“Without being sustainable we haven’t got a future as a company,” he points out. But he adds that for sustainability to be part of a successful brand strategy, it needs to be led from a consumer benefit and understanding position, rather than sustainability alone. “In terms of what you talk about to consumers it has to be relevant, without greenwashing them.”
Warfield claims that Andrex and Kleenex were the first brands in their categories to gain Forest Stewardship Council certification, which sets forest management standards for the UK. Other initiatives include reducing product packaging by 10%, and the company aims to reduce this by a further 10% in the next five years.
Perhaps the most notable and complex move happened in October 2008, when KC announced that it would share transport of its family and personal care brands to retailers with Kellogg’s cereals. The deal is said to save 270,000 lorry miles a year.
Such a collaborative approach is “common business sense”, says Warfield. The partnership has been successful, but Warfield says KC isn’t actively looking to replicate this initiative with more companies, as such a complex move can be difficult to negotiate.
However, this is how KC has shown that brands can take on tough financial times and aggressive competition. Bienkowski adds that he expects those challenges to remain constant well into 2011.
“We have done well in terms of making our case for value pretty clear, but there are also significant cost pressures coming from both consumers and commodity price inflation,” he says. But those obstacles aren’t insurmountable, and will require more innovative product and brand development to top what KC has achieved this year.
Q&A with Troy Warfield and Andrew Bienkowski (vice-president of global marketing and innovation Kimberly-Clark)
Marketing Week (MW): What do your roles entail?
Troy Warfield (TW):
Family care includes bath tissue, facial tissue and kitchen towel. I look after a variety of brands including Andrex, Kleenex and Velvet across Europe. My responsibilities are for strategy, communication, innovation and delivery of the family care profit and loss account.
The accountability for this division’s marketing strategy lies with me. We agree the strategy as a European leadership group, and execute that through our regional teams. The brand and innovation strategy is conducted centrally, and brand activation and execution in the market is done through our regional teams.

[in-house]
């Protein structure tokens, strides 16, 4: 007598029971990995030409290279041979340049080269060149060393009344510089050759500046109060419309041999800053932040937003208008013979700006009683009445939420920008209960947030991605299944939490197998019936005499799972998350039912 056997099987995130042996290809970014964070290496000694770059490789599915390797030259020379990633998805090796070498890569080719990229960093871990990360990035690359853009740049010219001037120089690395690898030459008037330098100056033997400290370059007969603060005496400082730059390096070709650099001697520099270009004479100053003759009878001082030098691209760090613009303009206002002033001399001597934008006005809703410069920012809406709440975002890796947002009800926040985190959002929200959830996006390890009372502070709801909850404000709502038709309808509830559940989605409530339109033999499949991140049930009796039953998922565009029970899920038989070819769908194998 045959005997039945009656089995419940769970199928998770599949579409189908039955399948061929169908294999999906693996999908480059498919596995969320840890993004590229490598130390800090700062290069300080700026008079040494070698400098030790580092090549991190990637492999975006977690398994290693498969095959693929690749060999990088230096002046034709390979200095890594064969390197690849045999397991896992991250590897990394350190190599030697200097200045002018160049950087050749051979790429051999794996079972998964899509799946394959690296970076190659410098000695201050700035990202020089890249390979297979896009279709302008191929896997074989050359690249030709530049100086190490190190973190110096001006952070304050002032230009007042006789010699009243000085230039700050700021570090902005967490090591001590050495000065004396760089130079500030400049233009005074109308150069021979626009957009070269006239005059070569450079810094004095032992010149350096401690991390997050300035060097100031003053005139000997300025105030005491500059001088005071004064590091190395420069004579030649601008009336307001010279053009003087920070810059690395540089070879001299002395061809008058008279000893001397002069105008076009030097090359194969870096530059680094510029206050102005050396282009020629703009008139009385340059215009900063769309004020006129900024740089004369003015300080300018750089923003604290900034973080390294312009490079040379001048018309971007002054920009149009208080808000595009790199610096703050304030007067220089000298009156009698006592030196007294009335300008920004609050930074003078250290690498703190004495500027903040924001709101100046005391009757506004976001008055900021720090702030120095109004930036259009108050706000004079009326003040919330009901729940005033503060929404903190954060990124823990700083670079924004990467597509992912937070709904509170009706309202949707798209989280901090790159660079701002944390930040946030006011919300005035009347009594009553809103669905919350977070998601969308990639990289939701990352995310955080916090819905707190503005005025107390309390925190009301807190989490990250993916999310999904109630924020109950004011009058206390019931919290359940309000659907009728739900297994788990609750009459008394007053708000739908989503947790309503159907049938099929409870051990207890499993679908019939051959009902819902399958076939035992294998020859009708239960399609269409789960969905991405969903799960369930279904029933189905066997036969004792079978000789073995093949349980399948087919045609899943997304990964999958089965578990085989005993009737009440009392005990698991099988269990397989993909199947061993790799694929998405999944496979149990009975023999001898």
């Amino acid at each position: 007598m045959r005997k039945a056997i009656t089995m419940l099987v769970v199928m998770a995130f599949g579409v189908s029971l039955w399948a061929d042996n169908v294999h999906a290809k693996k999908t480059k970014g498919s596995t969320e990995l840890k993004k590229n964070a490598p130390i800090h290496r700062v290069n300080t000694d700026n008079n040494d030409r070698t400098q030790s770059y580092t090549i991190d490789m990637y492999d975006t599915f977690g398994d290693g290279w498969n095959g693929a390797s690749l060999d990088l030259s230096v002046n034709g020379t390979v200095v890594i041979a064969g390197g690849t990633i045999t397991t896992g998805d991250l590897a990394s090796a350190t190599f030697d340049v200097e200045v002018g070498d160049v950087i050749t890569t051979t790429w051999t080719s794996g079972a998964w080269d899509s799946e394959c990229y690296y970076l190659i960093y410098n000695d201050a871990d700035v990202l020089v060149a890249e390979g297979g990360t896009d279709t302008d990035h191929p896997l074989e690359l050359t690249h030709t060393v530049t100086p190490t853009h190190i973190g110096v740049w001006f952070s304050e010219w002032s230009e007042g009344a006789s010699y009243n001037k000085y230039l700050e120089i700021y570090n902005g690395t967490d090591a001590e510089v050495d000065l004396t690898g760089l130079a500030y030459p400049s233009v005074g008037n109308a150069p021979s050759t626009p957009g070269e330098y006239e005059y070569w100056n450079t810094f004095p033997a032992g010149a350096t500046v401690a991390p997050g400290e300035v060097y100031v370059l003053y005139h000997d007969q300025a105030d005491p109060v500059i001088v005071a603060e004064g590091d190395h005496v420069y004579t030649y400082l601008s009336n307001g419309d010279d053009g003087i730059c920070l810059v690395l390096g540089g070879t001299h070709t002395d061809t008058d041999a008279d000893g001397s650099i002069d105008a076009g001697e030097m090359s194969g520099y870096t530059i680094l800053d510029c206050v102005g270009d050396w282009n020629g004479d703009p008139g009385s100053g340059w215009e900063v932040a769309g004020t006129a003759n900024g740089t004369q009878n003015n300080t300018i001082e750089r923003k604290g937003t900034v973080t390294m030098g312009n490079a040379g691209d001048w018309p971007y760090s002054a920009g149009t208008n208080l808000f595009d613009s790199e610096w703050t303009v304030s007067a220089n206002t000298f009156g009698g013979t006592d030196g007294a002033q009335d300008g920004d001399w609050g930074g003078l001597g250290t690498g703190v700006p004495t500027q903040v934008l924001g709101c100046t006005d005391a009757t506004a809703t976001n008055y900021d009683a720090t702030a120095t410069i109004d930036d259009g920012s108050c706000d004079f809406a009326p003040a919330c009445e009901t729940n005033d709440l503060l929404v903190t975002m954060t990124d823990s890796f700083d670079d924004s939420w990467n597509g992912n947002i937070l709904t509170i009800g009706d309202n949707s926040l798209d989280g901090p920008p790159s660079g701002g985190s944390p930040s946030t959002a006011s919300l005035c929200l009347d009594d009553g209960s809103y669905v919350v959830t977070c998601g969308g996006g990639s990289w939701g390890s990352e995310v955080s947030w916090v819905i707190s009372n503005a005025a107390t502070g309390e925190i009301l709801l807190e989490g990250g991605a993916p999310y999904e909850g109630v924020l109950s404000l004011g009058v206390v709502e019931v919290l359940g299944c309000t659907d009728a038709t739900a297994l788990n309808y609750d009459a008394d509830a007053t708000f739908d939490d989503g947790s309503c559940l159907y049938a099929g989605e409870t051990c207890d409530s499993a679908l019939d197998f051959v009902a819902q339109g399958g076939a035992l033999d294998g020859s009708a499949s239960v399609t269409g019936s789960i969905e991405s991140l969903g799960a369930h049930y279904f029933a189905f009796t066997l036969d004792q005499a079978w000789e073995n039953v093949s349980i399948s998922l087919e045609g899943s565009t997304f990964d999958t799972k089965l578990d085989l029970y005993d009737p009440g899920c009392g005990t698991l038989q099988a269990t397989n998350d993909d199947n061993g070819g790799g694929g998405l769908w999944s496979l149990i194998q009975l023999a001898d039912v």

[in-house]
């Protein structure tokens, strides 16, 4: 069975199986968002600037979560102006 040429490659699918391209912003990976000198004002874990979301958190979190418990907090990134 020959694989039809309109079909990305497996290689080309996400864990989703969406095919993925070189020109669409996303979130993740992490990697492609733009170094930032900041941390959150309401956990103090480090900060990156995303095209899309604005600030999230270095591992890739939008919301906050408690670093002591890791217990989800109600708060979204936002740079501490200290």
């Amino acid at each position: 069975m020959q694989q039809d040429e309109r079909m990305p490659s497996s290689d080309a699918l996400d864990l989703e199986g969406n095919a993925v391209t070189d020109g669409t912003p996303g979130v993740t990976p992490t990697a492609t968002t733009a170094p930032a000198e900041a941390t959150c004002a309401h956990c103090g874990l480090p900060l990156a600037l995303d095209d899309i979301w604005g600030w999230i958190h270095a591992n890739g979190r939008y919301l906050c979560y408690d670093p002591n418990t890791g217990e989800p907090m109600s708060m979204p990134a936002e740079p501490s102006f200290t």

Andrew Bienkowski (AB): I look after global brand development, which involves doing the research on
each of the brands to understand who the targets are and their unmet needs, and using that to lay out visions for our brands.
MW: How do you continue to innovate across categories that are functional?
TW: We are starting to innovate from the outside, to get ideas from consumers. One of the initiatives we have put in place is rewarding entrepreneurial mums, providing them the resources and support to bring to life their ideas that we could then commercialise.
We have established the same concept internally, creating an Entrepreneurs Fund where anyone in KC Europe can present an idea to a panel and they could win some funding to bring it to life. It’s not just the domain of marketing; we have had manufacturing ideas, ideas to rationalise the supply chain, ones about product innovation and concepts for using social media in a more commercial way. We have literally just awarded the first two projects that we are going to invest in.
MW: How do you measure the effectiveness of your marketing strategy on the company’s bottom line?
TW: We work closely with our agencies JWT, Mindshare and Engine on this. We also think about penetration and awareness, and in digital we look at click-throughs and reference points. Return on investment drives a lot of our marketing thinking and the challenge in the digital world is how do we get to an ROI model that is as robust as what we think we have with, say, television. We’re pushing the industry as hard as anyone else to ensure we can get there.
MW: How have your relationships with the retailers that stock your products developed over the past two years?
TW: Whether it’s Carrefour or Tesco, it’s about understanding what’s important to them and bringing that back to your business – so that not only your frontline sales team, but marketing, the supply chain and manufacturing team also understand that. Brands like Andrex are huge moving items and by working more closely with our retailers, we can find out on, say, Friday night in which stores our products are out of stock and what processes we could change to alleviate that. That is beneficial for both of us and that is where alignment between the two makes ultimate sense.